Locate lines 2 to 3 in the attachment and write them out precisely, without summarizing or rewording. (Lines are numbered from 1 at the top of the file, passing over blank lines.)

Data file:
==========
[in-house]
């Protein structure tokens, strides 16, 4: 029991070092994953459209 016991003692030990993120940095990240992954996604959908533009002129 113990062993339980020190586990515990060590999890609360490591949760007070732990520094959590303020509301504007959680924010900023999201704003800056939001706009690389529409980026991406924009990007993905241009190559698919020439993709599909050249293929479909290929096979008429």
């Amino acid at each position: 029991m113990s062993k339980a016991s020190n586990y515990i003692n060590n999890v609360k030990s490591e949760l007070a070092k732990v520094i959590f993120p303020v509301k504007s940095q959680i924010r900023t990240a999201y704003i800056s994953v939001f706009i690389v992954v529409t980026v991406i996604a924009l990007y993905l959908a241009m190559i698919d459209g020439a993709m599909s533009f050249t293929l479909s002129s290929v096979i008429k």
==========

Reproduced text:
């Protein structure tokens, strides 16, 4: 029991070092994953459209 016991003692030990993120940095990240992954996604959908533009002129 113990062993339980020190586990515990060590999890609360490591949760007070732990520094959590303020509301504007959680924010900023999201704003800056939001706009690389529409980026991406924009990007993905241009190559698919020439993709599909050249293929479909290929096979008429």
């Amino acid at each position: 029991m113990s062993k339980a016991s020190n586990y515990i003692n060590n999890v609360k030990s490591e949760l007070a070092k732990v520094i959590f993120p303020v509301k504007s940095q959680i924010r900023t990240a999201y704003i800056s994953v939001f706009i690389v992954v529409t980026v991406i996604a924009l990007y993905l959908a241009m190559i698919d459209g020439a993709m599909s533009f050249t293929l479909s002129s290929v096979i008429k």